When describing the conditions that usher in the End Times, Jesus gave several categories of startling events.
Then he said to them: "Nation will rise against nation, and kingdom against kingdom. There will be great earthquakes,
famines and pestilences in various places, and fearful events and great signs from heaven." (Luke 21:10-11)
Wars will increase. Seismic activity (earthquakes and volcanoes) will be worse. Famines and pestilences will be more
prevalent. Fearful events and great signs from the heavens could include disastrous weather, modern threats, like
asteroids, space junk, solar flares, and even UFO scares.
In the case of extreme weather, many observers agree that the scope and frequency of wind storms, floods and
droughts appear to be increasing at this time.
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Dec. 4, 2011 - There are two ways that extreme damage could be caused to the electrical grid and to
electronics themselves. One of these is an Electro-Magnetic Pulse (EMP) attack by an enemy using a nuclear device
at high altitude.
Republican presidential candidate and former Speaker of the U.S. House of Representatives Newt Gingrich...
recently declared that the potential for an EMP attack is perhaps the most serious national security threat
facing the United States today.
The other way this kind of damage can occur would be an extreme solar storm caused by the so-called Solar-Max,
or peak cycle of the sun's activities. This phenomenon is due sometime between 2012 and 2014.
NASA says such a storm could come like a bolt of lightning, destroying hundreds of transformers, plunging some 130
million people into darkness, and could take up to 10 years to repair.
Nov. 20, 2011 - More than 600 people have died from the extensive flooding in Thailand. Their monsoon season was the worst they have
experienced in over 50 years.
The floodwaters swamped entire towns as they moved south through the country's central heartland to Bangkok and the Gulf of Thailand.
More than two-thirds of the country's 77 provinces have been flooded during the four-month-long crisis.
Oct. 15, 2011 - Thailand's worst flooding in half a century has already caused the death of 283,
and has affected some 8 million others. Aid is coming from various countries, such as China and the U.S., but
the Thai people are doing the most to help their countrymen, donating food, water and clothing.
Aug. 26, ,2011 - Nate Silver analyzes 30 of the worst storms that have struck New York, and compares the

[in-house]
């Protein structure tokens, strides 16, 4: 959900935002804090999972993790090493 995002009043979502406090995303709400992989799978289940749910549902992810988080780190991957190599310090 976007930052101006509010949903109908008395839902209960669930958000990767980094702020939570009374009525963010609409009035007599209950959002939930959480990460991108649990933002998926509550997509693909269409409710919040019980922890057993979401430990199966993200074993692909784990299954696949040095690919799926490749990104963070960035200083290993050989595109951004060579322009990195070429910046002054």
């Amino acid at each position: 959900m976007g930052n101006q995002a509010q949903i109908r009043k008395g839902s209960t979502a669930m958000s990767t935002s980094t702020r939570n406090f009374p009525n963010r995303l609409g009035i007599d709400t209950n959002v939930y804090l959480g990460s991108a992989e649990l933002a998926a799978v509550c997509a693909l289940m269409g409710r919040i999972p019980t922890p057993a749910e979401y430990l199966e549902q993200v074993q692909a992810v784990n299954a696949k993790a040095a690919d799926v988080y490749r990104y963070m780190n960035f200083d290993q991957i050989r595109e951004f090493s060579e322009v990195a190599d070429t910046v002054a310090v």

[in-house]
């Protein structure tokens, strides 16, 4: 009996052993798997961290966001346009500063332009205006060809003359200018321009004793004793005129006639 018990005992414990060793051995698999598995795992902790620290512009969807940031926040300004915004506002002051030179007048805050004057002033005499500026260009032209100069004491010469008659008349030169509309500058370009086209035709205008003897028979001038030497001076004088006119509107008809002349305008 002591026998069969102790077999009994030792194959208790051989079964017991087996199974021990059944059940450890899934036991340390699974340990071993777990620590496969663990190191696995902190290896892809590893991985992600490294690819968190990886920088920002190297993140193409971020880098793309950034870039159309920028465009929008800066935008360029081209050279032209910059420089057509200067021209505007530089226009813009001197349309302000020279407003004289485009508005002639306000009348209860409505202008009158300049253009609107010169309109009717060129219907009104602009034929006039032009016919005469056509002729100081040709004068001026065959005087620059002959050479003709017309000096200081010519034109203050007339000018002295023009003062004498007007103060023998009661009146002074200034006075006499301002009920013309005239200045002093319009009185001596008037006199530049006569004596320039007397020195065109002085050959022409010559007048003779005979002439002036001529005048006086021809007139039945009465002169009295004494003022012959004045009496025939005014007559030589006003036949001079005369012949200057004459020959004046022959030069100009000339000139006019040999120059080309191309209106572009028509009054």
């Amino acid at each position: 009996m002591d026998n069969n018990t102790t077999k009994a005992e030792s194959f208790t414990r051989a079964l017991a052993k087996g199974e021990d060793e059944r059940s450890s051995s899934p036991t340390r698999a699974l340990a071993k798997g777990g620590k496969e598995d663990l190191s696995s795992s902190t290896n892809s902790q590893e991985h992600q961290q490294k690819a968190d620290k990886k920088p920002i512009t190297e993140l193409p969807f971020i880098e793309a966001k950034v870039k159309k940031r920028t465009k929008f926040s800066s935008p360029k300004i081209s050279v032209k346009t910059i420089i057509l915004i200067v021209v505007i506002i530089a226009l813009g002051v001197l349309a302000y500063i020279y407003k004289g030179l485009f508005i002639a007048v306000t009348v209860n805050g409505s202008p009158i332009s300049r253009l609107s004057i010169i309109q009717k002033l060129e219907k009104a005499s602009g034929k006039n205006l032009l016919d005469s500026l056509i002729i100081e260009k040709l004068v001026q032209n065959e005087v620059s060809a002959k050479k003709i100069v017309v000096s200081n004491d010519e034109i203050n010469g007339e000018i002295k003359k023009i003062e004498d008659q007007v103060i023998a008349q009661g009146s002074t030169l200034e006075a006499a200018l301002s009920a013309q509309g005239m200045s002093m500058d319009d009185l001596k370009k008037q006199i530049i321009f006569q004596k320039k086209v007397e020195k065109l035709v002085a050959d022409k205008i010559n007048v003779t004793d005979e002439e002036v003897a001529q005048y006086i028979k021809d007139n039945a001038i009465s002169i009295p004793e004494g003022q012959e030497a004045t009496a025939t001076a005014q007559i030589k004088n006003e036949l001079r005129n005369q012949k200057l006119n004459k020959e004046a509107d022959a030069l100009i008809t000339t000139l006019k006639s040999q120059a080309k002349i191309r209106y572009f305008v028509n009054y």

current Hurricane Irene to them. The economic damage could run into the tens of billions of dollars.
Unlikely but theoretically plausible scenarios could have the damage entering the realm of the
costliest natural disasters of all time, and perhaps being large enough to have a materially negative effect on the
nation’s gross domestic product.
Aug. 24, 2011 - So far the year 2011 has been full of natural disasters. The massive Australian flood (twice the size of Texas), several
big earthquakes, including the one in Australia that killed 181 people and the monster quakes in Japan that killed
more than 150,000, moved the island of Honshu eight feet, and caused the melt-down of nuclear reactors. Then the
southern and eastern parts of the United States experienced the worst rash of tornadoes in recorded weather history.
The 2011 "Super Outbreak" included four EF-5 tornadoes, and led to almost 350 deaths and more than $6
billion in insured losses.
Following the tornadoes, A mile-wide multiple vortex EF-5 tornado devastated Joplin, Mo. and killed 159 people. People
are wondering if these events are just a coincidence or if God may be trying to get our attention.
The Mississippi River is flooding at near record levels. Both large cities and small towns along its banks are
struggling to control a torrent of water from spring rain and runoff. In the small town of Vicksburg, Mississippi,
some residents are preparing to evacuate.
April 30, 2011 - The highest death toll ever was on March 18, 1925, when 747 people were killed in
storms that raged through Missouri, Illinois and Indiana. The current rash of tornados in Alabama and neighboring
states reached a one-day total of 337, making it the second-deadliest day for a twister outbreak in U.S. history.
Dozens of tornadoes spawned by a powerful storm system wiped out entire towns across a wide swath of
the South, killing at least 194 people, and officials said Thursday they expect the death toll to rise.
137 tornado reports were registered by the National Weather Service's Storm Prediction Center in Norman, Okla.
Tuscaloosa, a city of more than 83,000 and home to the University of Alabama, was one of the hardest-hit cities. At
least 15 people were killed.
Feb. 22, 2011 - A UK scientist has warned that the threat of a severe solar storm should be taken
more seriously. As the cycle of solar activity builds, toward the year 2013, plans should be made to deal with the
results of these coronal mass ejections that could wreak havoc on the world's electronic systems.
Speaking at the annual meeting of the American Association for the Advancement of Science (AAAS) in Washington DC,
John Beddington, the UK government's chief scientific adviser, said that a massive solar storm could cause a
"global Katrina" costing the world's economies as much as 2 trillion dollars.